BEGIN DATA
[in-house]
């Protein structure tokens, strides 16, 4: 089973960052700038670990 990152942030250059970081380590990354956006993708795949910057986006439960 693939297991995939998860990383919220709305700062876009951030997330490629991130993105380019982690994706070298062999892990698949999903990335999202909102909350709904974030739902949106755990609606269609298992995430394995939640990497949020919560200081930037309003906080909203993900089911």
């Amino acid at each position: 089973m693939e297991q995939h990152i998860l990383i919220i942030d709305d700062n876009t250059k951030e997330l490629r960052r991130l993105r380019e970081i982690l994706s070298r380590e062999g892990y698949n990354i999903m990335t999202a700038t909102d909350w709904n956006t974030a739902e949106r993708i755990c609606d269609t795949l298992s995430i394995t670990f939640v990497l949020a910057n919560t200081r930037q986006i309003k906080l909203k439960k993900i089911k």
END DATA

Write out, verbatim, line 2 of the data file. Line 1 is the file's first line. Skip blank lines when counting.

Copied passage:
């Protein structure tokens, strides 16, 4: 089973960052700038670990 990152942030250059970081380590990354956006993708795949910057986006439960 693939297991995939998860990383919220709305700062876009951030997330490629991130993105380019982690994706070298062999892990698949999903990335999202909102909350709904974030739902949106755990609606269609298992995430394995939640990497949020919560200081930037309003906080909203993900089911």